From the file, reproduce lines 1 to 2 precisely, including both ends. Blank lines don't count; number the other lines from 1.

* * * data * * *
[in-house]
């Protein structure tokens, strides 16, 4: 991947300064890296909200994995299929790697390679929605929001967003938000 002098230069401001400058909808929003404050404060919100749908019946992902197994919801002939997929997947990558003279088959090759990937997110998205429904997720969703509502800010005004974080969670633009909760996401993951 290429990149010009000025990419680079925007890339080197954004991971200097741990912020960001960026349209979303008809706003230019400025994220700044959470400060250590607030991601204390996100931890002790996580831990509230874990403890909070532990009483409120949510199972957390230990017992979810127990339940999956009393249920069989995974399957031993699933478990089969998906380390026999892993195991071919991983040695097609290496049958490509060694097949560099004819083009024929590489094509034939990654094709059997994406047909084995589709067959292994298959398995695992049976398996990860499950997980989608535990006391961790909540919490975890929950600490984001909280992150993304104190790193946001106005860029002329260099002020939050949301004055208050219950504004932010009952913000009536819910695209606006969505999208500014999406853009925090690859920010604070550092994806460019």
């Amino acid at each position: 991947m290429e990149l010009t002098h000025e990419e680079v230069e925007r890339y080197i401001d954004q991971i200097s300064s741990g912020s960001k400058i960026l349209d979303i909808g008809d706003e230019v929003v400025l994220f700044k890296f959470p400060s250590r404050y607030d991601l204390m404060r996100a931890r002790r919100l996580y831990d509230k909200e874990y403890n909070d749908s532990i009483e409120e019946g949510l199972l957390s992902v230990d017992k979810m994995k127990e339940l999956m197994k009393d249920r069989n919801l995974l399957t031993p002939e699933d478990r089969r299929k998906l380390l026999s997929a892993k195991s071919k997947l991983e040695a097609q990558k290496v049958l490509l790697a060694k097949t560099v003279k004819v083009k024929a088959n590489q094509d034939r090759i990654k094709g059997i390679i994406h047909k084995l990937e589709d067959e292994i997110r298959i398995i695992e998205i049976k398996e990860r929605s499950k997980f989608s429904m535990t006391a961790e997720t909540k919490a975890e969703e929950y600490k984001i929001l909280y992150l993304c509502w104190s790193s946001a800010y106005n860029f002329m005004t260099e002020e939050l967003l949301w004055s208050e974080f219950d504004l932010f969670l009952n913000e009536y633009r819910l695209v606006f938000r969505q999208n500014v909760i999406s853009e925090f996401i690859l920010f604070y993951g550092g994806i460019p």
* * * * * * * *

[in-house]
């Protein structure tokens, strides 16, 4: 991947300064890296909200994995299929790697390679929605929001967003938000 002098230069401001400058909808929003404050404060919100749908019946992902197994919801002939997929997947990558003279088959090759990937997110998205429904997720969703509502800010005004974080969670633009909760996401993951 290429990149010009000025990419680079925007890339080197954004991971200097741990912020960001960026349209979303008809706003230019400025994220700044959470400060250590607030991601204390996100931890002790996580831990509230874990403890909070532990009483409120949510199972957390230990017992979810127990339940999956009393249920069989995974399957031993699933478990089969998906380390026999892993195991071919991983040695097609290496049958490509060694097949560099004819083009024929590489094509034939990654094709059997994406047909084995589709067959292994298959398995695992049976398996990860499950997980989608535990006391961790909540919490975890929950600490984001909280992150993304104190790193946001106005860029002329260099002020939050949301004055208050219950504004932010009952913000009536819910695209606006969505999208500014999406853009925090690859920010604070550092994806460019």